This will use the latest version of the package known, or the source code compiled by the master branch. If the current package has a git repo address, we can also specify a specific branch version:

add_requires("tbox master")
add_requires("tbox dev")
Extra Package Information Settings
Optional Package Settings

If the specified dependency package is not supported by the current platform, or if the compilation and installation fails, then xmake will compile the error, which is reasonable for some projects that must rely on certain packages to work.
However, if some packages are optional dependencies, they can be set to optional packages even if they are not compiled properly.

add_requires("tbox", {optional = true})
Disable System Library

With the default settings, xmake will first check to see if the system library exists (if no version is required). If the user does not want to use the system library and the library provided by the third-party package management, then you can set:

add_requires("tbox", {system = false})
Using the debug version of the package

If we want to debug the dependencies at the same time, we can set them to use the debug version of the package (provided that this package supports debug compilation):

add_requires("tbox", {debug = true})

If the current package does not support debug compilation, you can submit the modified compilation rules in the repository to support the debug, for example:

    on_install("linux", "macosx", function (package)
        os.vrun("./config %s --prefix=\"%s\"", package:debug() and "--debug" or "", package:installdir())
        os.vrun("make -j4")
        os.vrun("make install")
Passing additional compilation information to the package

Some packages have various compile options at compile time, and we can pass them in. Of course, the package itself supports:

add_requires("tbox", {configs = {small=true}})

Pass --small=true to the tbox package so that compiling the installed tbox package is enabled.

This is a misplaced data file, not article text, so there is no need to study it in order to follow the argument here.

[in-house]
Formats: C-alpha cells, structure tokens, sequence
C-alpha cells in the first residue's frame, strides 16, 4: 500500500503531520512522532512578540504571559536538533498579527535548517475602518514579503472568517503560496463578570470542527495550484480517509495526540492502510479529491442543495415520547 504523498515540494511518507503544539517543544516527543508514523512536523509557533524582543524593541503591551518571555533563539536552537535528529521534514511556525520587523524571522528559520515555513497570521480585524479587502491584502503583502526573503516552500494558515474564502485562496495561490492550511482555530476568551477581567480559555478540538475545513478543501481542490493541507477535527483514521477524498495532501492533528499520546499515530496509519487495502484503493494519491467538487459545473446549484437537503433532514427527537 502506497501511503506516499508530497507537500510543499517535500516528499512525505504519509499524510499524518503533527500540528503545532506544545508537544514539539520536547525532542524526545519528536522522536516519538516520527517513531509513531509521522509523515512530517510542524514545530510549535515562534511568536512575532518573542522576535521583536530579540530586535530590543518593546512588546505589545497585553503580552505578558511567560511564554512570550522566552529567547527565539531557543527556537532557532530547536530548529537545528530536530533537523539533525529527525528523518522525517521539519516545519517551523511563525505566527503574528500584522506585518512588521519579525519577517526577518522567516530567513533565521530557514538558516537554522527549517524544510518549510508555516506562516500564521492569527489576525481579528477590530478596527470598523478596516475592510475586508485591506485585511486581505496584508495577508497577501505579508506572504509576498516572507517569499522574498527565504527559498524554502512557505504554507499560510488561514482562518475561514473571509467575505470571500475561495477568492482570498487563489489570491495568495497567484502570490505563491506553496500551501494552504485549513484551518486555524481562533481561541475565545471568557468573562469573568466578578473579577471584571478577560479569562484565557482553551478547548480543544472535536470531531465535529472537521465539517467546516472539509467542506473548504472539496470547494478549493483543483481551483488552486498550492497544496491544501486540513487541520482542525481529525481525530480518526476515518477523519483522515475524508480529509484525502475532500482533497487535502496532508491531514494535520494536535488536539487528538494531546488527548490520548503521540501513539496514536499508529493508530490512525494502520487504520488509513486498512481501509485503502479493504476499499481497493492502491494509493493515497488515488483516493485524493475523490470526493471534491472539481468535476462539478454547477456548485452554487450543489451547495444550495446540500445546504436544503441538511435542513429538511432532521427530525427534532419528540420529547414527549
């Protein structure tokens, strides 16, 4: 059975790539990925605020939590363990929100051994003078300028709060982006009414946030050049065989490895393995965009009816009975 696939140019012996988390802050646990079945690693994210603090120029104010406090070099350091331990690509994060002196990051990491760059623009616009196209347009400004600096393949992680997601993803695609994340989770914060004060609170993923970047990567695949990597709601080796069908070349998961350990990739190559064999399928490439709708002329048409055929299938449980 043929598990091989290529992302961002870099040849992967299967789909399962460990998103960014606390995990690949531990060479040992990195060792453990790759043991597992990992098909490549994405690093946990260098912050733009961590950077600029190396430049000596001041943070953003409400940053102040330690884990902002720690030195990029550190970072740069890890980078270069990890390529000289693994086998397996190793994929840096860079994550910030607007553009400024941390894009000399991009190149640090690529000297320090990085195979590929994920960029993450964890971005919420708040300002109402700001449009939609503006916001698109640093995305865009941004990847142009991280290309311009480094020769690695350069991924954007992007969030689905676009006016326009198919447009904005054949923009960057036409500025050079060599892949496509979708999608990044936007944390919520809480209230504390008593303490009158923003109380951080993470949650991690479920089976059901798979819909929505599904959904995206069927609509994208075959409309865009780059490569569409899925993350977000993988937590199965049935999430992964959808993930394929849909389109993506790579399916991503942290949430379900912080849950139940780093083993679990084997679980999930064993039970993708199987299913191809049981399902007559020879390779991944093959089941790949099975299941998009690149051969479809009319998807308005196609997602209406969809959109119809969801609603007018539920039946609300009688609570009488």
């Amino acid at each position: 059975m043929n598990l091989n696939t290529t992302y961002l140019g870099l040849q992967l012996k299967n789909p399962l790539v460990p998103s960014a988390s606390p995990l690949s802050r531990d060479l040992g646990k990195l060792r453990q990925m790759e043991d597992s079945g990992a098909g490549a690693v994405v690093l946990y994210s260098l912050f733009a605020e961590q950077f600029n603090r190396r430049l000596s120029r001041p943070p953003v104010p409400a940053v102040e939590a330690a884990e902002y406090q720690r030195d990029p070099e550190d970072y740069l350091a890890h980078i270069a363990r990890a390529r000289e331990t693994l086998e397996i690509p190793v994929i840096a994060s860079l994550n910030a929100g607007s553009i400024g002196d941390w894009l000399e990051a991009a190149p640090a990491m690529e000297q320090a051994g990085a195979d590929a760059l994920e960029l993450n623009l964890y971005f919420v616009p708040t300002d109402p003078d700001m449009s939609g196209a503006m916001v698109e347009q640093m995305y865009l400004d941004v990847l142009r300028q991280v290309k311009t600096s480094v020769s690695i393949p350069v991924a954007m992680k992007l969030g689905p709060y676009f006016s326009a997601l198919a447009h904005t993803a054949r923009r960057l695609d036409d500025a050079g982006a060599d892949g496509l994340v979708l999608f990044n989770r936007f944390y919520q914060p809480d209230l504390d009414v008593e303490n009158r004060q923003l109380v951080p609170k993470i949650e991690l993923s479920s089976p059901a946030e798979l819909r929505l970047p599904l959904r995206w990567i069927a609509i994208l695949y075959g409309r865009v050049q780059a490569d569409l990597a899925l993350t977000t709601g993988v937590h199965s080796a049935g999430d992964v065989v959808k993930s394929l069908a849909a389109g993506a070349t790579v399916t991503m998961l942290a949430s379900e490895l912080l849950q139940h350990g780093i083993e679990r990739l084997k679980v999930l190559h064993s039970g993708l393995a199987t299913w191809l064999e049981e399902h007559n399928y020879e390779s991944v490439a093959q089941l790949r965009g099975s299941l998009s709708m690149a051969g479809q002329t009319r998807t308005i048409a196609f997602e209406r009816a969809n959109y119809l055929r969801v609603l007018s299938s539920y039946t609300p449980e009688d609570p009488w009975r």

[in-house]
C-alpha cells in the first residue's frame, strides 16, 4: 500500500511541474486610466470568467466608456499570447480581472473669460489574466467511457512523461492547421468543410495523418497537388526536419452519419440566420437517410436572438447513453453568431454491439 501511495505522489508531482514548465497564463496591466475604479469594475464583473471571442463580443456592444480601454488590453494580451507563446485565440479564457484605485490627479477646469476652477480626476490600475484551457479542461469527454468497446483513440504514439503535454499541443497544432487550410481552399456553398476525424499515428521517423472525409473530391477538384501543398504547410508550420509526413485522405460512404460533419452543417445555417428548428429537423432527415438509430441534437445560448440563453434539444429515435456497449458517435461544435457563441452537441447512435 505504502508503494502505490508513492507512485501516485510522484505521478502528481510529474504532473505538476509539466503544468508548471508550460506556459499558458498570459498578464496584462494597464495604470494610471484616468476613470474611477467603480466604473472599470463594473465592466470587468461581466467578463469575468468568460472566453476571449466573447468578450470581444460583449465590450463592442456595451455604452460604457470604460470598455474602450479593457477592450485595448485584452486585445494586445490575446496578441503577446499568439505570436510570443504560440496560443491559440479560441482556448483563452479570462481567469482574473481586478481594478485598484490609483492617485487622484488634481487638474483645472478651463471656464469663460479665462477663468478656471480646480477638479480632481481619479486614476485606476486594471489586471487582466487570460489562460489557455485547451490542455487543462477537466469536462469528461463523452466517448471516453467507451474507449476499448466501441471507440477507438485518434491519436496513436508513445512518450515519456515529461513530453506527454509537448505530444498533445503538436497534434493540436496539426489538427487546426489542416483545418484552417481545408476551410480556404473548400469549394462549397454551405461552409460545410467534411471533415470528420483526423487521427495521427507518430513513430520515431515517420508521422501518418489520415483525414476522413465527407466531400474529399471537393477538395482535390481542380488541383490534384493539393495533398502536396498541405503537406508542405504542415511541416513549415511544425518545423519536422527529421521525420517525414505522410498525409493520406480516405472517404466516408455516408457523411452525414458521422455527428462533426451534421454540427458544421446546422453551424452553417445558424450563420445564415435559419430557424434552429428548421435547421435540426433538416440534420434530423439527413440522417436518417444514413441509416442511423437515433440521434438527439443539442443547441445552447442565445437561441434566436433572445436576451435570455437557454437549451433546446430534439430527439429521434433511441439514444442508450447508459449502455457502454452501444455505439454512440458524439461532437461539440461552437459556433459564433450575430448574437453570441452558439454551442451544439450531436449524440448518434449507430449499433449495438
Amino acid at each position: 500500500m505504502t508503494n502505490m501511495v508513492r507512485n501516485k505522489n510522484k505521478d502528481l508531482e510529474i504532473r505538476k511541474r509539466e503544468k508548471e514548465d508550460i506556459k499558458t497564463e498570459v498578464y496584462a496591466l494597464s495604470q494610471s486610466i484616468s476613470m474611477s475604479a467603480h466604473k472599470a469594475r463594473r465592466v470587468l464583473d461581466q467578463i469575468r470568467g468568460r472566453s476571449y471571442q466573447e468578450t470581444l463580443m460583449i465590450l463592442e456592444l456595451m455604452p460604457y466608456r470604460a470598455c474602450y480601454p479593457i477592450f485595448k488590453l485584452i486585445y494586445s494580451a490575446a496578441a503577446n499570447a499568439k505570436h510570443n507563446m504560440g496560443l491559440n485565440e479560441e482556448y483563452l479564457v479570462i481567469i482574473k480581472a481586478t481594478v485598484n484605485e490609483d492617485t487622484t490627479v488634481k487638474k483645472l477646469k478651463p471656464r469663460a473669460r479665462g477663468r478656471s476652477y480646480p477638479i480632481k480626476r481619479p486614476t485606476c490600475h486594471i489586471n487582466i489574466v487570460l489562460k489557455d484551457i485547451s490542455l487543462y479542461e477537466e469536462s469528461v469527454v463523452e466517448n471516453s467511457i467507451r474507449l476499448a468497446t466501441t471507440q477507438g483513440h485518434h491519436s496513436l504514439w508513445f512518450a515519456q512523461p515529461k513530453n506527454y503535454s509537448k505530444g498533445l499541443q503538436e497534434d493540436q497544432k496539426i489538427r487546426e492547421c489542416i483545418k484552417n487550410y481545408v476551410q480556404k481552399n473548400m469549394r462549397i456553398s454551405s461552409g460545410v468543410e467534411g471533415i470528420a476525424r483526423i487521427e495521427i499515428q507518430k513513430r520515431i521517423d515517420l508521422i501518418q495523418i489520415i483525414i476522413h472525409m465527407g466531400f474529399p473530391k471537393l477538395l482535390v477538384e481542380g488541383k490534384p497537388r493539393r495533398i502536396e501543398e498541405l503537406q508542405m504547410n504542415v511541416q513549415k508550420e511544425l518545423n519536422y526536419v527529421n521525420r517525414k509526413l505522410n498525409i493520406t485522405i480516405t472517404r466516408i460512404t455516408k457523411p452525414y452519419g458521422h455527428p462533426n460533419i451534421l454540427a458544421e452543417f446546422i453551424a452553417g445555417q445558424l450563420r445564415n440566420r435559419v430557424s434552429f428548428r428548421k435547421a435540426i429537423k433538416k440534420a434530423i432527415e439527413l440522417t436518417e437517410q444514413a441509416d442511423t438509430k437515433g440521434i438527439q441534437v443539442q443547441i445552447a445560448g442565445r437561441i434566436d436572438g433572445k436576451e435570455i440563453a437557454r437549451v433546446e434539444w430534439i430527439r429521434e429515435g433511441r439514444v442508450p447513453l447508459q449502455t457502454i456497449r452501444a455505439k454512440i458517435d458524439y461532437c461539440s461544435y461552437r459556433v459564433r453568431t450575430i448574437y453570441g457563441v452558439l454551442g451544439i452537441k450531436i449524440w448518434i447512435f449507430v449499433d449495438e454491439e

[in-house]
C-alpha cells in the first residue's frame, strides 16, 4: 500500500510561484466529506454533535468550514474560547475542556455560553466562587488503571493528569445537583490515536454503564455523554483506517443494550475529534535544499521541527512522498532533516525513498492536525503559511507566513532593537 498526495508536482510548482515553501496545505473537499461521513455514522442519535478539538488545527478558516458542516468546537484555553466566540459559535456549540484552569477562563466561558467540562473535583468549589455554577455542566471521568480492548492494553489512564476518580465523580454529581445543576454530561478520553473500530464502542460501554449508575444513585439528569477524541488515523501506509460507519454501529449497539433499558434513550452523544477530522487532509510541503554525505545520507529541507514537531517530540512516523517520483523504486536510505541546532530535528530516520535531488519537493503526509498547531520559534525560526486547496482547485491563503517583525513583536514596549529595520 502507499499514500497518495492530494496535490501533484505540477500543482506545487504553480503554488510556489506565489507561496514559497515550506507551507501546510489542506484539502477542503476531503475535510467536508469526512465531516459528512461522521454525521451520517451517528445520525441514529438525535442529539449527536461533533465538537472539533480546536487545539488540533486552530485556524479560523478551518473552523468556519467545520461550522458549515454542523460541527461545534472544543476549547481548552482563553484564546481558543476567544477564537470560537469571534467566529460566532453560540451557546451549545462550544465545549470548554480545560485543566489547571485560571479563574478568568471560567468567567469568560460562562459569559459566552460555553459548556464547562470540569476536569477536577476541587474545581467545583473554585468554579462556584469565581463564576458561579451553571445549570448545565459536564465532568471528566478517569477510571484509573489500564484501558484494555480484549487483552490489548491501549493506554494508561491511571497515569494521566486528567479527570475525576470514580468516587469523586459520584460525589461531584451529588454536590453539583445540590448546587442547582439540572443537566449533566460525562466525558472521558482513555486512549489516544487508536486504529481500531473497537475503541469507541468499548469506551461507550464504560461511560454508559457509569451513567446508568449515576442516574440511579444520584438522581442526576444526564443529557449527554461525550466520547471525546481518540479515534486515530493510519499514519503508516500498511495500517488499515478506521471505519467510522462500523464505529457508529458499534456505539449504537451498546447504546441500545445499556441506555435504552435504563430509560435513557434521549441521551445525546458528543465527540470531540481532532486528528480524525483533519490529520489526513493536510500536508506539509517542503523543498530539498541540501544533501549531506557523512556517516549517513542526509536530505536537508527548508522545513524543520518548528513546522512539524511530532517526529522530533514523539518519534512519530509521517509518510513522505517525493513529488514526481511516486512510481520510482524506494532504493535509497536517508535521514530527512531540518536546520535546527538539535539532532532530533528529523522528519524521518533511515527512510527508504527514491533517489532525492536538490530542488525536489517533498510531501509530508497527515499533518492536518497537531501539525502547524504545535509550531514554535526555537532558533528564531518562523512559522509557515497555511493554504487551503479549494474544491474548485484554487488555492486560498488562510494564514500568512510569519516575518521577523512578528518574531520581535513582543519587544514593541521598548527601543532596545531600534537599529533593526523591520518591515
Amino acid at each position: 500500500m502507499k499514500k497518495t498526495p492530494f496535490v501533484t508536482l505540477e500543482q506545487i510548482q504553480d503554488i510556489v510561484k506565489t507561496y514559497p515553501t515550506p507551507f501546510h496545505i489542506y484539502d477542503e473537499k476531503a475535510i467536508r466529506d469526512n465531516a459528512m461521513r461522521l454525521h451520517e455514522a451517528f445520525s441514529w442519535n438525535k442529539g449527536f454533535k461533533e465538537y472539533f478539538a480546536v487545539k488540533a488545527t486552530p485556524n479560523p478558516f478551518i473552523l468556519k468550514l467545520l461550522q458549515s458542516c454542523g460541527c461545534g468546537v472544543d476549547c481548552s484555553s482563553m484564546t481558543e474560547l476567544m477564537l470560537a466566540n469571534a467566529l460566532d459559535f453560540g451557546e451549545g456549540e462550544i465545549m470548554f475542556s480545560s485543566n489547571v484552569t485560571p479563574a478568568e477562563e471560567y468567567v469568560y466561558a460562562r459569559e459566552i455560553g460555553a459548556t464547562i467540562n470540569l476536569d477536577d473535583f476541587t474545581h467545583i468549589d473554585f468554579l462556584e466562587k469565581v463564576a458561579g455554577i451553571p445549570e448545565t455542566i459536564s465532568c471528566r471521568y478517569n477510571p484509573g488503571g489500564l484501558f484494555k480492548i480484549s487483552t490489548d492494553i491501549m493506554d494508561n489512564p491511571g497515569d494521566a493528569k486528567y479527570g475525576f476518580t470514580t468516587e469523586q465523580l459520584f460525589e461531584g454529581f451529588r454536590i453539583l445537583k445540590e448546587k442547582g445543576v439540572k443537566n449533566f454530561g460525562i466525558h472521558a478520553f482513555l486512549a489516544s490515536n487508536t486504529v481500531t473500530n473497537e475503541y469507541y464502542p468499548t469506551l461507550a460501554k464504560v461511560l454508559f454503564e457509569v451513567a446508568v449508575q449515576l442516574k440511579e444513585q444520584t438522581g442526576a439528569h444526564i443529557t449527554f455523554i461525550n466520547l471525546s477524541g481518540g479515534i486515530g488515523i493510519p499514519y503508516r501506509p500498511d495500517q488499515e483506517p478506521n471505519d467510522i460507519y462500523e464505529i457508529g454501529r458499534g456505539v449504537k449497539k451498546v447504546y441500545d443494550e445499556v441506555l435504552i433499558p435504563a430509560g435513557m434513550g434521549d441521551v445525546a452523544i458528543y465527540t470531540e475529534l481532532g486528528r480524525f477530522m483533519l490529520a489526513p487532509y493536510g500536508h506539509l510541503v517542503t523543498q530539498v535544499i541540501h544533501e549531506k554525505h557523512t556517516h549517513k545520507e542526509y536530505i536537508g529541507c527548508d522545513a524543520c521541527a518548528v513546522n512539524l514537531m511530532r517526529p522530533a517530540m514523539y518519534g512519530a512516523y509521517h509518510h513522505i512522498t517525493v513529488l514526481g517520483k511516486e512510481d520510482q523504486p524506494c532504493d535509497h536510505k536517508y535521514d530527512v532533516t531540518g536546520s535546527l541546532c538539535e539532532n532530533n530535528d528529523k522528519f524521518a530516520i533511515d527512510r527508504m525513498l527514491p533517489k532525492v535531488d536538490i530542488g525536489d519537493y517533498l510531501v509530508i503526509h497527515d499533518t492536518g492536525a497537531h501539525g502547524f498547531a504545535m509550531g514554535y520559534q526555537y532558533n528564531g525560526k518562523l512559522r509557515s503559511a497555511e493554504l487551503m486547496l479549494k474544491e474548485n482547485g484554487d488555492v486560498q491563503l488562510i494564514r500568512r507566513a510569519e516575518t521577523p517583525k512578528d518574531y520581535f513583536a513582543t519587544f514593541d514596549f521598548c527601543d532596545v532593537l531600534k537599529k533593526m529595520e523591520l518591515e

Install third-party packages

After version 2.2.5, xmake supports support for dependency libraries in third-party package managers, such as: conan, brew, vcpkg, etc.

Add a homebrew dependency package:

add_requires("brew::zlib", {alias = "zlib"}})
add_requires("brew::pcre2/libpcre2-8", {alias = "pcre2"}})

    add_packages("pcre2", "zlib")

Add a dependency package for vcpkg:

add_requires("vcpkg::zlib", "vcpkg::pcre2")

    add_packages("vcpkg::zlib", "vcpkg::pcre2")

Add a conan dependency package:

add_requires("CONAN::zlib/1.2.11@conan/stable", {alias = "zlib", debug = true})
add_requires("CONAN::OpenSSL/1.0.2n@conan/stable", {alias = "openssl", 
    configs = {options = "OpenSSL:shared=True"}})

    add_packages("openssl", "zlib")

After executing xmake to compile:

ruki:test_package ruki$ xmake
checking for the architecture ... x86_64
checking for the Xcode directory ... /Applications/
checking for the SDK version of Xcode ... 10.14
note: try installing these packages (pass -y to skip confirm)?
  -> CONAN::zlib/1.2.11@conan/stable  (debug)
  -> CONAN::OpenSSL/1.0.2n@conan/stable  
please input: y (y/n)

  => installing CONAN::zlib/1.2.11@conan/stable .. ok
  => installing CONAN::OpenSSL/1.0.2n@conan/stable .. ok

[  0%]: ccache compiling.release src/main.c
[100%]: linking.release test
Using self-built private package warehouse

If the required package is not in the official repository xmake-repo, we can submit the contribution code to the repository for support.
But if some packages are only for personal or private projects, we can create a private repository repo. The repository organization structure can be found at: xmake-repo

For example, now we have a private repository repo:``

We can add the repository with the following command:

$ xmake repo --add myrepo

Starting with v2.2.3, support for adding repos for specified branches, for example:

$ xmake repo --add myrepo dev

Or we write directly in xmake.lua: